The report warns of dire consequences if Sita is not transformed.

“Sita sits at the crossroad of meeting the growing demand for services and increasing its value-add to the country, and it needs to re-architect its IT and procurement services and improve its organisational culture,” the report reads.

Last year, the Department of Higher Education and Training blamed Sita for the backlogs in the issuing of certificates to further education and training college students.

Director of examinations in the department Nadine Pote said backlogs were because of the instability of data-sets submitted by the entity, resulting in “high rejection levels by the quality assurance body, Umalusi.

Sita’s review audit report is damning in its findings about “the material breakdown” in the functioning of internal control measures and violations of the Public Finance Management Act, among others.

“Both internal and external audits continue to identify several instances of non-compliance with laws and regulations pertaining to the procurement process, contract management and adherence to internal control,” it reads.

Former auditor-general Terence Nombembe said in his 2012 report that corruption involving Sita amounted to R214 million between 2009 and 2011. It emerged last year that the Special Investigating Unit was investigating as many as 23 cases, mostly related to tender irregularities and conflicts of interest.

In the review report, the committee further “expressed its concern on the number of audit findings identified and reported”.

The negative findings make a mockery of the government’s numerous strategies to improve Sita. In a bid to turn the entity’s fortunes around, the cabinet in 2010 adopted a turnaround strategy and appointed a new board. But that appeared to fizzle when the board was summarily dismissed a year later.

A new board led by Nomvalo and board chairman Jerry Vilakazi was appointed in March this year. Nomvalo is the 17th chief executive in Sita’s 15 years of existence.

The appointment of successive boards appears to have done very little, if anything, to stop the myriad problems bedevelling Sita.

“When the (current) board assumed the reins of Sita in March 2013, it was against the backdrop of a looming storm. The organisation had been in the throes of a turnaround since 2010 and most of the strategic imperatives emanating from the turnaround were yet unrealised,” the report says.

Crucially, Sita’s report indicates that the entity had dismally failed to achieve most of its own targets. This includes sound financial management, improving its own corporate strategy, training companies and SMMEs, and reducing the number of customer complaints. Sita had also failed dismally to improve its supply chain management strategy.

Such is the severity of the problems that some departments - including Correctional Services and Water Affairs - became embroiled in disputes with Sita for bypassing the entity and procuring goods and services using their own internal procurement processes.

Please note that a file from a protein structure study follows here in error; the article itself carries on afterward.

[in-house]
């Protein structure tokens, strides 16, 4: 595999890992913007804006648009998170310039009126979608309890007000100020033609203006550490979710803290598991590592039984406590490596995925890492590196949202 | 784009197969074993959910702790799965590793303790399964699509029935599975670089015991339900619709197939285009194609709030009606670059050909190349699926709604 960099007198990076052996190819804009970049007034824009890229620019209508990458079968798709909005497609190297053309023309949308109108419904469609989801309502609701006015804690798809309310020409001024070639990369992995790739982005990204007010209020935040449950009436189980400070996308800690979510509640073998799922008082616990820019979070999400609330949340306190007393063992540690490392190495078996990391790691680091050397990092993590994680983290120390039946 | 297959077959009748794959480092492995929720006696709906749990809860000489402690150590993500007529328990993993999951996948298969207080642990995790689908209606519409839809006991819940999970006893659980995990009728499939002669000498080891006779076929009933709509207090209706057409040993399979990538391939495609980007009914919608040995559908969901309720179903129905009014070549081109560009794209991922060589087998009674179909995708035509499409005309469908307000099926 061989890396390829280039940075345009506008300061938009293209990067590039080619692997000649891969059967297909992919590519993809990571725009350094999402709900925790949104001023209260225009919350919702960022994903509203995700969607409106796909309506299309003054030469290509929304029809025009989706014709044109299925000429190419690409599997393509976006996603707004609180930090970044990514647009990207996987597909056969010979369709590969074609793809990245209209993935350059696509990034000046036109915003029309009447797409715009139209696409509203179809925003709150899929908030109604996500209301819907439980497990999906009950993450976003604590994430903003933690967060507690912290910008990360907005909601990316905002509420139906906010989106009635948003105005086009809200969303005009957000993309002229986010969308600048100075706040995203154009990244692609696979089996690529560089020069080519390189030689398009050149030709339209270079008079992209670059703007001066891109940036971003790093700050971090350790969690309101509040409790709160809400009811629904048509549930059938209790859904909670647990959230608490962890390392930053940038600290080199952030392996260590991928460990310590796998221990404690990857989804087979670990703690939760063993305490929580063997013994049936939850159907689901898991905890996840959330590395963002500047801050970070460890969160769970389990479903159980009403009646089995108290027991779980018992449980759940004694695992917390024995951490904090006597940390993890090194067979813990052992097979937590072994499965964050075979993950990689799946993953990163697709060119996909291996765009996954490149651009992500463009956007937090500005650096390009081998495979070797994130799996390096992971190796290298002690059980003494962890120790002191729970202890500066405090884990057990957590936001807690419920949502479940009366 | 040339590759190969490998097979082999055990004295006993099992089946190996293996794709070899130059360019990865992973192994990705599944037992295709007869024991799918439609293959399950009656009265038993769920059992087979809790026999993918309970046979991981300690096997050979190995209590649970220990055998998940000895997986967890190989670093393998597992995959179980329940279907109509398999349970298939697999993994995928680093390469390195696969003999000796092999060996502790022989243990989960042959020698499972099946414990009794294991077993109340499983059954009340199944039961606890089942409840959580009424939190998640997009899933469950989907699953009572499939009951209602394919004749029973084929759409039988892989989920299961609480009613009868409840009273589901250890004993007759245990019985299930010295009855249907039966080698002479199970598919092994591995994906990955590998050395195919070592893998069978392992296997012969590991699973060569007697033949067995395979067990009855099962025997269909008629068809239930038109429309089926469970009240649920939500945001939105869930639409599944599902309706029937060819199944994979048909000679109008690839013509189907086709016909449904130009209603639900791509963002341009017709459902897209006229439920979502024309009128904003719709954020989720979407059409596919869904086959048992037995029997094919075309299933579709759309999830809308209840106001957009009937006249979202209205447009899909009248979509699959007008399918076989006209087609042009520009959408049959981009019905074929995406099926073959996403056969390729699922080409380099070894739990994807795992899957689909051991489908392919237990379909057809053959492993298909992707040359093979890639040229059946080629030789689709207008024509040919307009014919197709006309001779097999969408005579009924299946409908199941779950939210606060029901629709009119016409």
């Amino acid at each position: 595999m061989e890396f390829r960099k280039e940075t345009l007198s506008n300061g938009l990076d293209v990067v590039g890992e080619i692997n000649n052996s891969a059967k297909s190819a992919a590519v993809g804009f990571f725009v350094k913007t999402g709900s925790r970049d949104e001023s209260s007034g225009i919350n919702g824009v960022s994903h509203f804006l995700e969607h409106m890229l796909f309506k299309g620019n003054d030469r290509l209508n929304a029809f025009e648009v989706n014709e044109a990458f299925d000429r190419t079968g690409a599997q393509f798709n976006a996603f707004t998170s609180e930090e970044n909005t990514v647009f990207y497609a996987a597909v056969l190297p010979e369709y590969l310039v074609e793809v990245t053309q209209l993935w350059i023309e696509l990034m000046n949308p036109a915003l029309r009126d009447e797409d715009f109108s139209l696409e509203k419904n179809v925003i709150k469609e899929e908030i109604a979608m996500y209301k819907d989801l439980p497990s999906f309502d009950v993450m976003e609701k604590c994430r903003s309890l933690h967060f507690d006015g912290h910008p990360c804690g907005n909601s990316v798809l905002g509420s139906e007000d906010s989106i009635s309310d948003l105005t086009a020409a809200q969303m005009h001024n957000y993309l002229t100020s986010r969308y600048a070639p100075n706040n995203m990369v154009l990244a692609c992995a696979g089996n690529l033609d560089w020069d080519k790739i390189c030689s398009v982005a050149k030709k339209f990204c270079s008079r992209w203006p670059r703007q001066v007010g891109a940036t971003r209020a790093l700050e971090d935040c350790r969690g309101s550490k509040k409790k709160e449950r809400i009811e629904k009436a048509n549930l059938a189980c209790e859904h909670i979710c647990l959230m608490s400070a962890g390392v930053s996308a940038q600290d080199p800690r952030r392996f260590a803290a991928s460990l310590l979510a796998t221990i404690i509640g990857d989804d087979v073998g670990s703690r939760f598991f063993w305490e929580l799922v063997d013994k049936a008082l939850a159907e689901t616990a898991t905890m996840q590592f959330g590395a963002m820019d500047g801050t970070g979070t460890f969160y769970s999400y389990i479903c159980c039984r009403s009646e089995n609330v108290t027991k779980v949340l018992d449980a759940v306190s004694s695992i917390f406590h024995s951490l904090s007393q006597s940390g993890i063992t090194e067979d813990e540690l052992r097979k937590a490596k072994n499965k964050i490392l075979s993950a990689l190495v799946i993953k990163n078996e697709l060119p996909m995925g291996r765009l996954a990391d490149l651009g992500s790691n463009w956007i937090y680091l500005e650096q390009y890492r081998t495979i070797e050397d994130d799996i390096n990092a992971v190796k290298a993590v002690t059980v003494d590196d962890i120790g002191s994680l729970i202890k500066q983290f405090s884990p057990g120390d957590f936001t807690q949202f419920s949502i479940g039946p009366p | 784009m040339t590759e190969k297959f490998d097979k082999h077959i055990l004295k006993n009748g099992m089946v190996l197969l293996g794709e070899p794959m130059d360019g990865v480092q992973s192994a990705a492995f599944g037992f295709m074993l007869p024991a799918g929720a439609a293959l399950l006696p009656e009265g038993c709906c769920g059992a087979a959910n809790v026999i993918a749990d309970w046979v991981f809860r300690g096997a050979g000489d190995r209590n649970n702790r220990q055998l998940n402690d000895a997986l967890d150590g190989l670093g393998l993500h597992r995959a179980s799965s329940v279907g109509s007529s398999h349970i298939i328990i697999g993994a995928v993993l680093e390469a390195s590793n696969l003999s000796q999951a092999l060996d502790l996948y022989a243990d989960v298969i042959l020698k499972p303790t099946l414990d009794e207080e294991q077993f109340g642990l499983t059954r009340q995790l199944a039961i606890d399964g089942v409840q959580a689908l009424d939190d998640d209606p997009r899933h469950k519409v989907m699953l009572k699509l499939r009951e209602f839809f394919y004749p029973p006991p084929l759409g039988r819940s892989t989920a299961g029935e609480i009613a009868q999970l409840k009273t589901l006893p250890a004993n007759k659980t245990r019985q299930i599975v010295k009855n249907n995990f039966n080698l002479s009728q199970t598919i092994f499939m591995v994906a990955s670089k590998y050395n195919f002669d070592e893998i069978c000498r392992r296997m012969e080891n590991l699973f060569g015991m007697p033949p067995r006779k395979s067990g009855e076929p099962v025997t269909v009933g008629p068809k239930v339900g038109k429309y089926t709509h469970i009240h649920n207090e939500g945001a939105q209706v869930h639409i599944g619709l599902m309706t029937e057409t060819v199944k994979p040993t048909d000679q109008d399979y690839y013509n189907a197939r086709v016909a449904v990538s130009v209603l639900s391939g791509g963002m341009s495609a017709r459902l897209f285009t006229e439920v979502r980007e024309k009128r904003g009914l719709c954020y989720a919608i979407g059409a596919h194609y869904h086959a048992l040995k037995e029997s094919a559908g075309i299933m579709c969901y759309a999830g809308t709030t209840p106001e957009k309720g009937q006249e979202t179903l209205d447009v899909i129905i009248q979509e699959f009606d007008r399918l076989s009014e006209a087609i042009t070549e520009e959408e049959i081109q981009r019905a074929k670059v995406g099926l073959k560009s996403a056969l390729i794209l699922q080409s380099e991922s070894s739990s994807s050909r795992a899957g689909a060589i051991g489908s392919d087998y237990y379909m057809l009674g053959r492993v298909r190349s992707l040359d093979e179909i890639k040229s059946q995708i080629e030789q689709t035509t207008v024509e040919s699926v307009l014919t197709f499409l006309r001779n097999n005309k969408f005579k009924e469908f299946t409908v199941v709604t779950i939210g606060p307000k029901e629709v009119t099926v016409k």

In the report, the board recommends a range of interventions.

“Fixing the procurement process” so as “to procure goods and services at a lower cost and improving bid specification quality” is listed as the cornerstone of its turnaround strategy. An initiative called Siyashesha was also introduced as an “immediate intervention to close glaring gaps linked to customer complaints”.

The Department of Public Service and Administration appears to acknowledge the crisis.

“We also note that President Jacob Zuma signed a proclamation for a formal investigation into Sita,” said departmental spokesman Brent Simons.

Sita has since been transferred to the new Ministry of Telecommunications and Postal Services.

Accounting and auditing findings as of March 31 this year:

* Investigations into allegations of financial misconduct against officials were, in some instances, not instituted within 30 days of discovery, as required by the National Treasury.

* Financial statements submitted for auditing were not prepared in accordance with the prescribed financial reporting framework, as required by the Public Finance Management Act and the Companies Act.

* Sita accumulated surpluses without the Treasury’s approval, in contravention of the Public Finance Management Act.

* Sita did not timeously establish a social and ethics committee, as required by the Companies Act.

* Investigations into allegations of financial misconduct against officials were, in some instances, not instituted within 30 days of discovery, as required by the Treasury’s regulations.

* The committee had expressed its concern at the number of audit findings that had been identified and had requested that the follow-up process on the resolution of these findings be accelerated and, where necessary, escalated.

Sita’s response

Freeman Nomvalo, chief executive of Sita, says the entity is on course to fix its problems.

“These are all indicators that this has been an organisation that has been broken down, but it is on the mend. I am saying it has not been fixed, but it is on the mend,” Nomvalo said in an interview with The Star.

He attributed the problems afflicting Sita to lack of stability at the organisation’s top management level.

“The issue with Sita is you do have an inherent problem that arises out of lack of continuity. You need consistency at the top. My sense is that the bigger problem is the lack of stability at the leadership level.”
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Offline alanB

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Re: Government wasting tax payers money
« Reply #65 on: August 05, 2014, 04:44:16 pm »
Quote
Big salaries drain public funds

August 5 2014 at 04:29pm
By LEE RONDGANGER

Comment on this story